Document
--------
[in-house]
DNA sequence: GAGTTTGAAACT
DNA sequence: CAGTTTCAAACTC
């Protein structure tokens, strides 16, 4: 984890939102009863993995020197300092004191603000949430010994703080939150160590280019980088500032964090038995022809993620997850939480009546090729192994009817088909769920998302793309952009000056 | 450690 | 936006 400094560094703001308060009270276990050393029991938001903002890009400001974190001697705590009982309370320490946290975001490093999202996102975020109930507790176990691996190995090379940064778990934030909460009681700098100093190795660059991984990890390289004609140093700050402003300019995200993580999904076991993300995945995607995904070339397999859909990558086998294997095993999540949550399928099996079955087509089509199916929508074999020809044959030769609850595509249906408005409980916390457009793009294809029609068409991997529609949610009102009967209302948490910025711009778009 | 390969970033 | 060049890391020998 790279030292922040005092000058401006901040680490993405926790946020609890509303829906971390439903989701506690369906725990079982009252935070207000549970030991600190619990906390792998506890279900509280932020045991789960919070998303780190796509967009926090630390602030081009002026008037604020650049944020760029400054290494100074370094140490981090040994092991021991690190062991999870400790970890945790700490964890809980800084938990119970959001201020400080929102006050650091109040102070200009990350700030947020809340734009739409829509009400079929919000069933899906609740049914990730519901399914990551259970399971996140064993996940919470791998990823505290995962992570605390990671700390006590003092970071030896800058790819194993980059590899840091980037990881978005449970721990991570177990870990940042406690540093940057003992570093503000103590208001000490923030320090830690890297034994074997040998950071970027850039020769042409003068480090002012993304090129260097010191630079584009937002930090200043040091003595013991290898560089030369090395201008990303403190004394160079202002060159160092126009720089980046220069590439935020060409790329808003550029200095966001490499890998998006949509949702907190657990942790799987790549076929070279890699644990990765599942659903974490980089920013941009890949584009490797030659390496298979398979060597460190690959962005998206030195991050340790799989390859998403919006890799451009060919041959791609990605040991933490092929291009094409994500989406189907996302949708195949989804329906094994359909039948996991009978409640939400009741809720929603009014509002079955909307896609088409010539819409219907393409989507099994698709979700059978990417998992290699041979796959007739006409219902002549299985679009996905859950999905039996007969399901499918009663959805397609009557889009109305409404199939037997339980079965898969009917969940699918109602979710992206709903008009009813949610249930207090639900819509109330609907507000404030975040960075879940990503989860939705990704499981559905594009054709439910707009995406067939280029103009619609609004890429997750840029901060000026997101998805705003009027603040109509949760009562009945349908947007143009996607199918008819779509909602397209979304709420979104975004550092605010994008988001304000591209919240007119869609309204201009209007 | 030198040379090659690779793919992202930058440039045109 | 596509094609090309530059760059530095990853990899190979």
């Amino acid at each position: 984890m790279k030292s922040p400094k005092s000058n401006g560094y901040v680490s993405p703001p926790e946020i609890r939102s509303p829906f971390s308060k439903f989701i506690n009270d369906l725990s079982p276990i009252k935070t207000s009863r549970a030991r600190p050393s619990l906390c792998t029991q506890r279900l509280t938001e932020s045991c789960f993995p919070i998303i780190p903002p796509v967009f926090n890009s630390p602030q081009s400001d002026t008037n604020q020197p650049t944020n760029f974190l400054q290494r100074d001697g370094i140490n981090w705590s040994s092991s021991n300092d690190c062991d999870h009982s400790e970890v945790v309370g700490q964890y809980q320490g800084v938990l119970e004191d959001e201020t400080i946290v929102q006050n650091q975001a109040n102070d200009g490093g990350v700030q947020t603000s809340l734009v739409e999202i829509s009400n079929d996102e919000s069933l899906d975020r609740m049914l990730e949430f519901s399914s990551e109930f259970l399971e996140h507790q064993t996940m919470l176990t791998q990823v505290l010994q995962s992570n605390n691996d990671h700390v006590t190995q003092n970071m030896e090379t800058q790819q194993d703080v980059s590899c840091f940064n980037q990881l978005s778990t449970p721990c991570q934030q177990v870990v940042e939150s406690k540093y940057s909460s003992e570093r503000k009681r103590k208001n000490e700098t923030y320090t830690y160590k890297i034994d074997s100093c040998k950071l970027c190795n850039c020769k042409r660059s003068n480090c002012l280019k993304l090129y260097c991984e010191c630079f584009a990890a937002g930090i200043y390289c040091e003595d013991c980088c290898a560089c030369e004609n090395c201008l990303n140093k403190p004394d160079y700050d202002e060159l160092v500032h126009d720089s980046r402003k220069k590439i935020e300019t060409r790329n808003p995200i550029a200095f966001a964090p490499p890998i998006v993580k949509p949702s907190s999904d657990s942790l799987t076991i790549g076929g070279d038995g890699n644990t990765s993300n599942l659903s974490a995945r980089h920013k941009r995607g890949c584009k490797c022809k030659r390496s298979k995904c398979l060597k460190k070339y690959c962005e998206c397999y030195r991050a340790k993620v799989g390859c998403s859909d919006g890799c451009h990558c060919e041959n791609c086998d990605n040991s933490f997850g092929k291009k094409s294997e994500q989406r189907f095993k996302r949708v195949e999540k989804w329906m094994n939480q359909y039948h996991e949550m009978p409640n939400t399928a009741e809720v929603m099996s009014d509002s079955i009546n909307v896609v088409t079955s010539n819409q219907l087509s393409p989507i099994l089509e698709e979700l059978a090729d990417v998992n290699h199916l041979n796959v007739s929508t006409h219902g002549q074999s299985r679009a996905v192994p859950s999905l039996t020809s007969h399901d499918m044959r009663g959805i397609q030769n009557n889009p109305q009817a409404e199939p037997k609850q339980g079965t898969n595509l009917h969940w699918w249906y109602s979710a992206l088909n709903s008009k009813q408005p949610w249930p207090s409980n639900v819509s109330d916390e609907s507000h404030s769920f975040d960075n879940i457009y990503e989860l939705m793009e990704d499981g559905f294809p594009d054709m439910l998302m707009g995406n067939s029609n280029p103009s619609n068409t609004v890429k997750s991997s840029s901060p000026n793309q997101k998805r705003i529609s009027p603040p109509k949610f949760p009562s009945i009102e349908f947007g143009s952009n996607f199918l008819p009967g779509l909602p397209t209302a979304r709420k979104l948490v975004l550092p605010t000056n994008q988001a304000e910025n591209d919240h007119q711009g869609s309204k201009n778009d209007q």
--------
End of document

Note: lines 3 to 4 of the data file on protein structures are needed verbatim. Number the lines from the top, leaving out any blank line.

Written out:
DNA sequence: CAGTTTCAAACTC
């Protein structure tokens, strides 16, 4: 984890939102009863993995020197300092004191603000949430010994703080939150160590280019980088500032964090038995022809993620997850939480009546090729192994009817088909769920998302793309952009000056 | 450690 | 936006 400094560094703001308060009270276990050393029991938001903002890009400001974190001697705590009982309370320490946290975001490093999202996102975020109930507790176990691996190995090379940064778990934030909460009681700098100093190795660059991984990890390289004609140093700050402003300019995200993580999904076991993300995945995607995904070339397999859909990558086998294997095993999540949550399928099996079955087509089509199916929508074999020809044959030769609850595509249906408005409980916390457009793009294809029609068409991997529609949610009102009967209302948490910025711009778009 | 390969970033 | 060049890391020998 790279030292922040005092000058401006901040680490993405926790946020609890509303829906971390439903989701506690369906725990079982009252935070207000549970030991600190619990906390792998506890279900509280932020045991789960919070998303780190796509967009926090630390602030081009002026008037604020650049944020760029400054290494100074370094140490981090040994092991021991690190062991999870400790970890945790700490964890809980800084938990119970959001201020400080929102006050650091109040102070200009990350700030947020809340734009739409829509009400079929919000069933899906609740049914990730519901399914990551259970399971996140064993996940919470791998990823505290995962992570605390990671700390006590003092970071030896800058790819194993980059590899840091980037990881978005449970721990991570177990870990940042406690540093940057003992570093503000103590208001000490923030320090830690890297034994074997040998950071970027850039020769042409003068480090002012993304090129260097010191630079584009937002930090200043040091003595013991290898560089030369090395201008990303403190004394160079202002060159160092126009720089980046220069590439935020060409790329808003550029200095966001490499890998998006949509949702907190657990942790799987790549076929070279890699644990990765599942659903974490980089920013941009890949584009490797030659390496298979398979060597460190690959962005998206030195991050340790799989390859998403919006890799451009060919041959791609990605040991933490092929291009094409994500989406189907996302949708195949989804329906094994359909039948996991009978409640939400009741809720929603009014509002079955909307896609088409010539819409219907393409989507099994698709979700059978990417998992290699041979796959007739006409219902002549299985679009996905859950999905039996007969399901499918009663959805397609009557889009109305409404199939037997339980079965898969009917969940699918109602979710992206709903008009009813949610249930207090639900819509109330609907507000404030975040960075879940990503989860939705990704499981559905594009054709439910707009995406067939280029103009619609609004890429997750840029901060000026997101998805705003009027603040109509949760009562009945349908947007143009996607199918008819779509909602397209979304709420979104975004550092605010994008988001304000591209919240007119869609309204201009209007 | 030198040379090659690779793919992202930058440039045109 | 596509094609090309530059760059530095990853990899190979």